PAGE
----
Algorithms similar to those of Netflix, Amazon and Facebook have shown that they can decipher the ‘biological language’ of cancer, Alzheimer’s and other neurodegenerative diseases.
Researchers trained a large-scale language model with a recommendation for AI to see what happens if something goes wrong with proteins that leads to the development of a disease.
The work, carried out by St. John’s College and the University of Cambridge, programmed the algorithm to learn the language of shape-shifting droplets of proteins found in cells to understand their function and defect.
By learning the language of these protein droplets, the team can “correct the grammatical errors in cells that cause disease.”
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Researchers trained a large-scale language model with a recommendation AI to see what happens if something goes wrong with proteins that leads to the development of a disease
Professor Tuomas Knowles, a Fellow at St John’s College, said: “Any defects related to these protein droplets can lead to diseases such as cancer.
“That is why bringing natural language processing technology into research into the molecular origins of protein disturbances is vital if we are to correct the grammatical errors in cells that cause disease.”
Machine learning technology has caused a furore in the tech industry – Netflix uses it to recommend shows, Facebook introduces someone to a friend, and Amazon’s Alexa has an algorithm to recognize people based on their voice.
However, the medical world applies the technology in a way that saves lives.
The work programmed the algorithm to learn the language of shape-shifting droplets of proteins found in cells to understand their function and defect. Depicted are protein-containing condensates that form in living cells
“Using machine learning technology in neurodegenerative disease and cancer research is an absolute game-changer,” says Knowles, the lead author of the study.
“Ultimately, the goal will be to use artificial intelligence to develop targeted drugs to dramatically relieve symptoms or prevent dementia in the first place.”
Dr. Kadi Liis Saar, lead author of the paper and a Research Fellow at St John’s College, was tasked with training the large-scale language model to discover the secrets of the protein.
She said: ‘The human body is home to thousands and thousands of proteins and scientists don’t yet know the function of many of them. We asked a neural network-based language model to learn the language of proteins.
‘We specifically asked the program to learn the language of shape-shifting biomolecular condensates – droplets of proteins found in cells – that scientists need to really understand in order to crack the language of biological functions and malfunctions that cause cancer and neurodegenerative diseases such as Cause Alzheimer’s.
“We found that it could learn, without being explicitly told, what scientists have discovered for decades of research about the language of proteins.”
Proteins play a number of key roles in the body, but most of their work is done in cells – they provide structure, function and regulate the body’s tissues and organs.
Alzheimer’s, Parkinson’s and Huntington’s are three of the most common neurodegenerative diseases, but scientists believe there are hundreds of them.
In Alzheimer’s disease, which affects 50 million people worldwide, proteins go rogue, form clots and kill healthy nerve cells.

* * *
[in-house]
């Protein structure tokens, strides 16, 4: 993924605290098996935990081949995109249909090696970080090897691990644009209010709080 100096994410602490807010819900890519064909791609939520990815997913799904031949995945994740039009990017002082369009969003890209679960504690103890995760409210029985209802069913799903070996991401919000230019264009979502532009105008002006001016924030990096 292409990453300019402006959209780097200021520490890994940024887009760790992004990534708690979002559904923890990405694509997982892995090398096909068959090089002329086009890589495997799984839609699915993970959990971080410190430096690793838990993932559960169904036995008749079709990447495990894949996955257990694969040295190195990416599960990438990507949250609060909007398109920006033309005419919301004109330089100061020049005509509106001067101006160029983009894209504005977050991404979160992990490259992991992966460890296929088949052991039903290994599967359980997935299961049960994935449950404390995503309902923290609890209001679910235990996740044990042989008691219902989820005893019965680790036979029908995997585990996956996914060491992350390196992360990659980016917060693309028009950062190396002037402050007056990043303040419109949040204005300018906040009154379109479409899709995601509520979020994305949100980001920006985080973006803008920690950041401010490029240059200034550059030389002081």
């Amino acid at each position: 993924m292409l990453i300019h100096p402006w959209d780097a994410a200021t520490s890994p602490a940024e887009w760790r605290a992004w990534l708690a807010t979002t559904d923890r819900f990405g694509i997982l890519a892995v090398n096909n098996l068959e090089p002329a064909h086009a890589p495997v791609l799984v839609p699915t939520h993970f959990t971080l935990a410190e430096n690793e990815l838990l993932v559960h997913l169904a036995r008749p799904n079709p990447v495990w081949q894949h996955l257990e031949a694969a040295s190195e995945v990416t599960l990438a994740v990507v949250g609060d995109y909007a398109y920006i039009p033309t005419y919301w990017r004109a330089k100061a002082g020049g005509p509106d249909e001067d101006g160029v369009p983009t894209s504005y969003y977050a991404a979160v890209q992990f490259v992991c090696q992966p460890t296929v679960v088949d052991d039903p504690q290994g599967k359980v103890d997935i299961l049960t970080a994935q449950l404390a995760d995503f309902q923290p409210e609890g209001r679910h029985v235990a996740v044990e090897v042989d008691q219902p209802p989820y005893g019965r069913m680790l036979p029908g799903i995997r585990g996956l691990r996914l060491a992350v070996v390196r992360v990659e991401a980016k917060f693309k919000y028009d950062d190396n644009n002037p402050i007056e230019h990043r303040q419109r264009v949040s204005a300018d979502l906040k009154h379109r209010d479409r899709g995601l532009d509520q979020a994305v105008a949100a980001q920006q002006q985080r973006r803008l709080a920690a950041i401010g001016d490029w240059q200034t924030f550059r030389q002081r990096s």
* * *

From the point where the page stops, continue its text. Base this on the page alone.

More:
A healthy brain has a quality control system that effectively disposes of these potentially dangerous masses of proteins, also known as aggregates.
Scientists now think that some disordered proteins also form liquid-like droplets of proteins called condensates that have no membrane and fuse freely with each other.
Unlike protein aggregates, which are irreversible, protein condensates can form and reform and are often compared to blobs of shape-shifting wax in lava lamps.
“Protein condensates have recently attracted a lot of attention in the scientific world because they regulate important events in the cell, such as gene expression – how our DNA is converted into proteins – and protein synthesis – how the cells make proteins,” Knowles said.
Any defects associated with these protein droplets can lead to diseases such as cancer. Therefore, it is essential to bring natural language processing technology into research on the molecular origin of protein disturbances if we are to correct the grammatical errors in cells that cause disease. ‘
Machine learning technology is evolving at a rapid pace due to growing data availability, increased computing power and technical advancements that have led to more powerful algorithms.
By learning the language of the proteins (see photo), the team can determine what is not functioning properly. “Ultimately, the goal will be to use artificial intelligence to develop targeted drugs to dramatically relieve symptoms or prevent dementia at all,” say scientists.
“ We fed the algorithm all the data on the known proteins so that it could learn and predict the language of proteins in the same way that these models learn about human language and how WhatsApp knows how to suggest words to use, ” said Dr. .Saar.
‘Then we could ask about the specific grammar that causes only a few proteins to form condensates in cells. It is a very challenging problem and unlocking it will help us learn the rules of the language of disease. ‘
Further use of machine learning could transform future research on cancer and neurodegenerative diseases.
Discoveries can be made that go beyond what scientists already know and speculate about diseases and may even go beyond what the human brain can understand without the aid of machine learning.
“Machine learning can be free of the limitations of what researchers think is the target of scientific exploration and it will mean finding new connections that we haven’t even figured out yet,” explains Dr. Saar.
“It’s really exciting.”